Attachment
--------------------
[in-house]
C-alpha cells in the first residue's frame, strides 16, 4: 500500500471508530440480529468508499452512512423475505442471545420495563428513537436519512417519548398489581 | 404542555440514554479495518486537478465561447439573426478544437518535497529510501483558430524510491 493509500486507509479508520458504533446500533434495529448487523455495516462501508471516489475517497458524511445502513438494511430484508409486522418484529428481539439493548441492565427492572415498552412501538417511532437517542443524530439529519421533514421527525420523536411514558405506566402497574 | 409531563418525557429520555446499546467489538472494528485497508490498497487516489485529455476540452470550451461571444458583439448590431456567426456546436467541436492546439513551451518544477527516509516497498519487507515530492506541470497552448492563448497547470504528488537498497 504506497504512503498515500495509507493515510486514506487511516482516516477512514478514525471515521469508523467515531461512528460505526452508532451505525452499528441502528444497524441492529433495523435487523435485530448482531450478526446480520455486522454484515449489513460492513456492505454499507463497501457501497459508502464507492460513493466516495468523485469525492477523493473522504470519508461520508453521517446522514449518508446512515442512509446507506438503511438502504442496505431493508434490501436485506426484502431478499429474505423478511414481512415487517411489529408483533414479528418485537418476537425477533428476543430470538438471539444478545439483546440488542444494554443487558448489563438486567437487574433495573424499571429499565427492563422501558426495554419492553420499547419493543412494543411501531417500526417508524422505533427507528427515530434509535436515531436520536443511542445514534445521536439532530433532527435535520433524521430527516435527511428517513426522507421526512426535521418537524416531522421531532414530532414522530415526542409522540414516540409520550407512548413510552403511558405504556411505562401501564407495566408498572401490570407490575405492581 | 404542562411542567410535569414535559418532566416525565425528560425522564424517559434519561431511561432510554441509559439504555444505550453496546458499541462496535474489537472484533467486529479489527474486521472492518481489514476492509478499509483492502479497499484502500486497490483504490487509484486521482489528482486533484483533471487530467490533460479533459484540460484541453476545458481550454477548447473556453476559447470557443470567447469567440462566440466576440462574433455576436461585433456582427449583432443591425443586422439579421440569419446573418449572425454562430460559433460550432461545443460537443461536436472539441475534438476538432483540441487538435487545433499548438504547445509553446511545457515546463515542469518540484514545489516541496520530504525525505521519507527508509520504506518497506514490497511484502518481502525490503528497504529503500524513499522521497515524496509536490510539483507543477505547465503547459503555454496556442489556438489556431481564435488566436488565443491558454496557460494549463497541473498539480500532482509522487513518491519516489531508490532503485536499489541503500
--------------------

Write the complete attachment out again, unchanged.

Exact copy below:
[in-house]
C-alpha cells in the first residue's frame, strides 16, 4: 500500500471508530440480529468508499452512512423475505442471545420495563428513537436519512417519548398489581 | 404542555440514554479495518486537478465561447439573426478544437518535497529510501483558430524510491 493509500486507509479508520458504533446500533434495529448487523455495516462501508471516489475517497458524511445502513438494511430484508409486522418484529428481539439493548441492565427492572415498552412501538417511532437517542443524530439529519421533514421527525420523536411514558405506566402497574 | 409531563418525557429520555446499546467489538472494528485497508490498497487516489485529455476540452470550451461571444458583439448590431456567426456546436467541436492546439513551451518544477527516509516497498519487507515530492506541470497552448492563448497547470504528488537498497 504506497504512503498515500495509507493515510486514506487511516482516516477512514478514525471515521469508523467515531461512528460505526452508532451505525452499528441502528444497524441492529433495523435487523435485530448482531450478526446480520455486522454484515449489513460492513456492505454499507463497501457501497459508502464507492460513493466516495468523485469525492477523493473522504470519508461520508453521517446522514449518508446512515442512509446507506438503511438502504442496505431493508434490501436485506426484502431478499429474505423478511414481512415487517411489529408483533414479528418485537418476537425477533428476543430470538438471539444478545439483546440488542444494554443487558448489563438486567437487574433495573424499571429499565427492563422501558426495554419492553420499547419493543412494543411501531417500526417508524422505533427507528427515530434509535436515531436520536443511542445514534445521536439532530433532527435535520433524521430527516435527511428517513426522507421526512426535521418537524416531522421531532414530532414522530415526542409522540414516540409520550407512548413510552403511558405504556411505562401501564407495566408498572401490570407490575405492581 | 404542562411542567410535569414535559418532566416525565425528560425522564424517559434519561431511561432510554441509559439504555444505550453496546458499541462496535474489537472484533467486529479489527474486521472492518481489514476492509478499509483492502479497499484502500486497490483504490487509484486521482489528482486533484483533471487530467490533460479533459484540460484541453476545458481550454477548447473556453476559447470557443470567447469567440462566440466576440462574433455576436461585433456582427449583432443591425443586422439579421440569419446573418449572425454562430460559433460550432461545443460537443461536436472539441475534438476538432483540441487538435487545433499548438504547445509553446511545457515546463515542469518540484514545489516541496520530504525525505521519507527508509520504506518497506514490497511484502518481502525490503528497504529503500524513499522521497515524496509536490510539483507543477505547465503547459503555454496556442489556438489556431481564435488566436488565443491558454496557460494549463497541473498539480500532482509522487513518491519516489531508490532503485536499489541503500